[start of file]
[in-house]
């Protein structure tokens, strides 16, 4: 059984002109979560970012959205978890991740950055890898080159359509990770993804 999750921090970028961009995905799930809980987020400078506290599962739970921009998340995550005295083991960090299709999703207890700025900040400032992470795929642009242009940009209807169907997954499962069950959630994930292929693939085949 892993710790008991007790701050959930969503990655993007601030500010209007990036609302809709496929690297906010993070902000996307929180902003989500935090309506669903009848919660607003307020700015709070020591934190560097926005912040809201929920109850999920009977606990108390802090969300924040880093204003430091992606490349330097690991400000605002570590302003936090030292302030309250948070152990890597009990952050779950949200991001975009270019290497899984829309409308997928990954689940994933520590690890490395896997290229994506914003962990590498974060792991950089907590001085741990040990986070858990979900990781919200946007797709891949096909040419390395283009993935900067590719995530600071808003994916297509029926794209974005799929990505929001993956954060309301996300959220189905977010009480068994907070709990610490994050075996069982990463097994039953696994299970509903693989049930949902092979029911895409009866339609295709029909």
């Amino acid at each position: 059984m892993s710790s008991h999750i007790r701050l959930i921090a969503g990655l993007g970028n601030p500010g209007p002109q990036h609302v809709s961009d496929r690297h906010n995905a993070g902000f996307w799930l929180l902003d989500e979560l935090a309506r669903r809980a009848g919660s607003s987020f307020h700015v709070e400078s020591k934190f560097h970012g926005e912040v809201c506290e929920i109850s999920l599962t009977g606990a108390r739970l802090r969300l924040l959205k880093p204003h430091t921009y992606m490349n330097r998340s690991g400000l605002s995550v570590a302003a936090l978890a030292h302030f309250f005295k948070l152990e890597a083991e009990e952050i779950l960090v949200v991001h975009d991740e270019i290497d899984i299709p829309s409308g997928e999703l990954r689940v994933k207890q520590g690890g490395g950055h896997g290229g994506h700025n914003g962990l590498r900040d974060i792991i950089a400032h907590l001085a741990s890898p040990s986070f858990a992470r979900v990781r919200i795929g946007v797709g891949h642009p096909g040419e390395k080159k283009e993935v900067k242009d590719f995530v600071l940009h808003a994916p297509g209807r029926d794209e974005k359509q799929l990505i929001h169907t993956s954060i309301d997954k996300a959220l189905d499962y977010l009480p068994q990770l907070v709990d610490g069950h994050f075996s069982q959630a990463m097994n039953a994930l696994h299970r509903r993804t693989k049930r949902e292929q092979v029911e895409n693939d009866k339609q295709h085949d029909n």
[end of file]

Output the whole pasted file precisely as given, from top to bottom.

[in-house]
């Protein structure tokens, strides 16, 4: 059984002109979560970012959205978890991740950055890898080159359509990770993804 999750921090970028961009995905799930809980987020400078506290599962739970921009998340995550005295083991960090299709999703207890700025900040400032992470795929642009242009940009209807169907997954499962069950959630994930292929693939085949 892993710790008991007790701050959930969503990655993007601030500010209007990036609302809709496929690297906010993070902000996307929180902003989500935090309506669903009848919660607003307020700015709070020591934190560097926005912040809201929920109850999920009977606990108390802090969300924040880093204003430091992606490349330097690991400000605002570590302003936090030292302030309250948070152990890597009990952050779950949200991001975009270019290497899984829309409308997928990954689940994933520590690890490395896997290229994506914003962990590498974060792991950089907590001085741990040990986070858990979900990781919200946007797709891949096909040419390395283009993935900067590719995530600071808003994916297509029926794209974005799929990505929001993956954060309301996300959220189905977010009480068994907070709990610490994050075996069982990463097994039953696994299970509903693989049930949902092979029911895409009866339609295709029909």
């Amino acid at each position: 059984m892993s710790s008991h999750i007790r701050l959930i921090a969503g990655l993007g970028n601030p500010g209007p002109q990036h609302v809709s961009d496929r690297h906010n995905a993070g902000f996307w799930l929180l902003d989500e979560l935090a309506r669903r809980a009848g919660s607003s987020f307020h700015v709070e400078s020591k934190f560097h970012g926005e912040v809201c506290e929920i109850s999920l599962t009977g606990a108390r739970l802090r969300l924040l959205k880093p204003h430091t921009y992606m490349n330097r998340s690991g400000l605002s995550v570590a302003a936090l978890a030292h302030f309250f005295k948070l152990e890597a083991e009990e952050i779950l960090v949200v991001h975009d991740e270019i290497d899984i299709p829309s409308g997928e999703l990954r689940v994933k207890q520590g690890g490395g950055h896997g290229g994506h700025n914003g962990l590498r900040d974060i792991i950089a400032h907590l001085a741990s890898p040990s986070f858990a992470r979900v990781r919200i795929g946007v797709g891949h642009p096909g040419e390395k080159k283009e993935v900067k242009d590719f995530v600071l940009h808003a994916p297509g209807r029926d794209e974005k359509q799929l990505i929001h169907t993956s954060i309301d997954k996300a959220l189905d499962y977010l009480p068994q990770l907070v709990d610490g069950h994050f075996s069982q959630a990463m097994n039953a994930l696994h299970r509903r993804t693989k049930r949902e292929q092979v029911e895409n693939d009866k339609q295709h085949d029909n």